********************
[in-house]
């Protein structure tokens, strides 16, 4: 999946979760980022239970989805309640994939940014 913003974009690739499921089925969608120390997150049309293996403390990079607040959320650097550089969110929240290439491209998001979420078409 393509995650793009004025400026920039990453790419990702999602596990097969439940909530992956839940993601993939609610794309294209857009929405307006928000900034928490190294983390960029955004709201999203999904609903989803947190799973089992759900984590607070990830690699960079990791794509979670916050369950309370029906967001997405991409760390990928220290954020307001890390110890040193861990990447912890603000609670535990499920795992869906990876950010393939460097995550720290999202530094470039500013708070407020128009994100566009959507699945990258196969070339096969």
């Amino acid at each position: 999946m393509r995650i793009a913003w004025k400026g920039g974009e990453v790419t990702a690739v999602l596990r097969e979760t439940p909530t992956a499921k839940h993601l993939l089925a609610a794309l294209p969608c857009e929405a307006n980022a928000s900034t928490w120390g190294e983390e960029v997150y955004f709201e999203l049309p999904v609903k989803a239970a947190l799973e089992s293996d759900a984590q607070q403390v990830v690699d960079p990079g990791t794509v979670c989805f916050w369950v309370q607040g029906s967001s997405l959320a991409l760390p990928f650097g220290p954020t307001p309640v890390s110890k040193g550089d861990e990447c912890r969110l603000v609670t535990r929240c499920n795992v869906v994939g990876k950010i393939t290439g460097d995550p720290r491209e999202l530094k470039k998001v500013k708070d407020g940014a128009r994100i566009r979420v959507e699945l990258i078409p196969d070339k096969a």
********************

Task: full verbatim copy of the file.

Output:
[in-house]
């Protein structure tokens, strides 16, 4: 999946979760980022239970989805309640994939940014 913003974009690739499921089925969608120390997150049309293996403390990079607040959320650097550089969110929240290439491209998001979420078409 393509995650793009004025400026920039990453790419990702999602596990097969439940909530992956839940993601993939609610794309294209857009929405307006928000900034928490190294983390960029955004709201999203999904609903989803947190799973089992759900984590607070990830690699960079990791794509979670916050369950309370029906967001997405991409760390990928220290954020307001890390110890040193861990990447912890603000609670535990499920795992869906990876950010393939460097995550720290999202530094470039500013708070407020128009994100566009959507699945990258196969070339096969």
């Amino acid at each position: 999946m393509r995650i793009a913003w004025k400026g920039g974009e990453v790419t990702a690739v999602l596990r097969e979760t439940p909530t992956a499921k839940h993601l993939l089925a609610a794309l294209p969608c857009e929405a307006n980022a928000s900034t928490w120390g190294e983390e960029v997150y955004f709201e999203l049309p999904v609903k989803a239970a947190l799973e089992s293996d759900a984590q607070q403390v990830v690699d960079p990079g990791t794509v979670c989805f916050w369950v309370q607040g029906s967001s997405l959320a991409l760390p990928f650097g220290p954020t307001p309640v890390s110890k040193g550089d861990e990447c912890r969110l603000v609670t535990r929240c499920n795992v869906v994939g990876k950010i393939t290439g460097d995550p720290r491209e999202l530094k470039k998001v500013k708070d407020g940014a128009r994100i566009r979420v959507e699945l990258i078409p196969d070339k096969a």